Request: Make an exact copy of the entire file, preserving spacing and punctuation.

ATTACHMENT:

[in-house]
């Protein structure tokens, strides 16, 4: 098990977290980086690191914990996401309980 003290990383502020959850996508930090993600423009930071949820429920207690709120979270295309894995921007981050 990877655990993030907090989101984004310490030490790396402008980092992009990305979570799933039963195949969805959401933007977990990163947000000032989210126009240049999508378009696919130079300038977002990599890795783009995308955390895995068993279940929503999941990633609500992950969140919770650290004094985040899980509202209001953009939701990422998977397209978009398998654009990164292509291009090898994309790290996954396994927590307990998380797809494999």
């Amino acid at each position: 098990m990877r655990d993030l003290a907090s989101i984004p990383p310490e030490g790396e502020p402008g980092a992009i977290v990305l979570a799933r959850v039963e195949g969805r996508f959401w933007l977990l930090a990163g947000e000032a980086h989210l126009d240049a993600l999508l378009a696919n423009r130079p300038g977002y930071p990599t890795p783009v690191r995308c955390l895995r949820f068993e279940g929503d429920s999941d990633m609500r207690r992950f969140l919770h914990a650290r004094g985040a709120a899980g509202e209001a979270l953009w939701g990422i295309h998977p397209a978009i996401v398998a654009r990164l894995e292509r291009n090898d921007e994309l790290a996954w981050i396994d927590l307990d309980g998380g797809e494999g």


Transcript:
[in-house]
């Protein structure tokens, strides 16, 4: 098990977290980086690191914990996401309980 003290990383502020959850996508930090993600423009930071949820429920207690709120979270295309894995921007981050 990877655990993030907090989101984004310490030490790396402008980092992009990305979570799933039963195949969805959401933007977990990163947000000032989210126009240049999508378009696919130079300038977002990599890795783009995308955390895995068993279940929503999941990633609500992950969140919770650290004094985040899980509202209001953009939701990422998977397209978009398998654009990164292509291009090898994309790290996954396994927590307990998380797809494999």
């Amino acid at each position: 098990m990877r655990d993030l003290a907090s989101i984004p990383p310490e030490g790396e502020p402008g980092a992009i977290v990305l979570a799933r959850v039963e195949g969805r996508f959401w933007l977990l930090a990163g947000e000032a980086h989210l126009d240049a993600l999508l378009a696919n423009r130079p300038g977002y930071p990599t890795p783009v690191r995308c955390l895995r949820f068993e279940g929503d429920s999941d990633m609500r207690r992950f969140l919770h914990a650290r004094g985040a709120a899980g509202e209001a979270l953009w939701g990422i295309h998977p397209a978009i996401v398998a654009r990164l894995e292509r291009n090898d921007e994309l790290a996954w981050i396994d927590l307990d309980g998380g797809e494999g």